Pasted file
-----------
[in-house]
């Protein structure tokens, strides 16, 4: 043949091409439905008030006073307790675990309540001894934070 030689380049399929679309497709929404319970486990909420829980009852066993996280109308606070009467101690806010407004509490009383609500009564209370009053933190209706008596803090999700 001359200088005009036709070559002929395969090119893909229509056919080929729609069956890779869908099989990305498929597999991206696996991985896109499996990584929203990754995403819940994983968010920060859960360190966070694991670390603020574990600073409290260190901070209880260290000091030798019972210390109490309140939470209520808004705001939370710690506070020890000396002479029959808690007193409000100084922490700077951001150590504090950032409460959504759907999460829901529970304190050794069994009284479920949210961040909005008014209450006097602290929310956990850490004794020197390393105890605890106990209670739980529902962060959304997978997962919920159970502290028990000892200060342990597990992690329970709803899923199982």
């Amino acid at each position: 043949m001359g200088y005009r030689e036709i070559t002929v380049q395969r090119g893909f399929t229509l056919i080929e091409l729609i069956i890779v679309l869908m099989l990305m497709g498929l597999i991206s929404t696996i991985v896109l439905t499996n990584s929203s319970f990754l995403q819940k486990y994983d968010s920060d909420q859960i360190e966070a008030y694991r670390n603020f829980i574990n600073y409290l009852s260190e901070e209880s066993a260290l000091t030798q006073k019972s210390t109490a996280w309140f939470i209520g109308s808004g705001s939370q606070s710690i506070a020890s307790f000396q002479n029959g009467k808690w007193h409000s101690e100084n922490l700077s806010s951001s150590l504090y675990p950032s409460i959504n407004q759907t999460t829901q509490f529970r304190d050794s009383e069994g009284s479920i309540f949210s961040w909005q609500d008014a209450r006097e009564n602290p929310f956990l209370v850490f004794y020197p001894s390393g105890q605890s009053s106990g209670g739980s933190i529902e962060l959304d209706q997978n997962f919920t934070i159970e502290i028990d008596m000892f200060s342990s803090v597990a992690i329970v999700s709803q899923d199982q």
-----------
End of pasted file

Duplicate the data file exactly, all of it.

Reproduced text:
[in-house]
């Protein structure tokens, strides 16, 4: 043949091409439905008030006073307790675990309540001894934070 030689380049399929679309497709929404319970486990909420829980009852066993996280109308606070009467101690806010407004509490009383609500009564209370009053933190209706008596803090999700 001359200088005009036709070559002929395969090119893909229509056919080929729609069956890779869908099989990305498929597999991206696996991985896109499996990584929203990754995403819940994983968010920060859960360190966070694991670390603020574990600073409290260190901070209880260290000091030798019972210390109490309140939470209520808004705001939370710690506070020890000396002479029959808690007193409000100084922490700077951001150590504090950032409460959504759907999460829901529970304190050794069994009284479920949210961040909005008014209450006097602290929310956990850490004794020197390393105890605890106990209670739980529902962060959304997978997962919920159970502290028990000892200060342990597990992690329970709803899923199982």
């Amino acid at each position: 043949m001359g200088y005009r030689e036709i070559t002929v380049q395969r090119g893909f399929t229509l056919i080929e091409l729609i069956i890779v679309l869908m099989l990305m497709g498929l597999i991206s929404t696996i991985v896109l439905t499996n990584s929203s319970f990754l995403q819940k486990y994983d968010s920060d909420q859960i360190e966070a008030y694991r670390n603020f829980i574990n600073y409290l009852s260190e901070e209880s066993a260290l000091t030798q006073k019972s210390t109490a996280w309140f939470i209520g109308s808004g705001s939370q606070s710690i506070a020890s307790f000396q002479n029959g009467k808690w007193h409000s101690e100084n922490l700077s806010s951001s150590l504090y675990p950032s409460i959504n407004q759907t999460t829901q509490f529970r304190d050794s009383e069994g009284s479920i309540f949210s961040w909005q609500d008014a209450r006097e009564n602290p929310f956990l209370v850490f004794y020197p001894s390393g105890q605890s009053s106990g209670g739980s933190i529902e962060l959304d209706q997978n997962f919920t934070i159970e502290i028990d008596m000892f200060s342990s803090v597990a992690i329970v999700s709803q899923d199982q």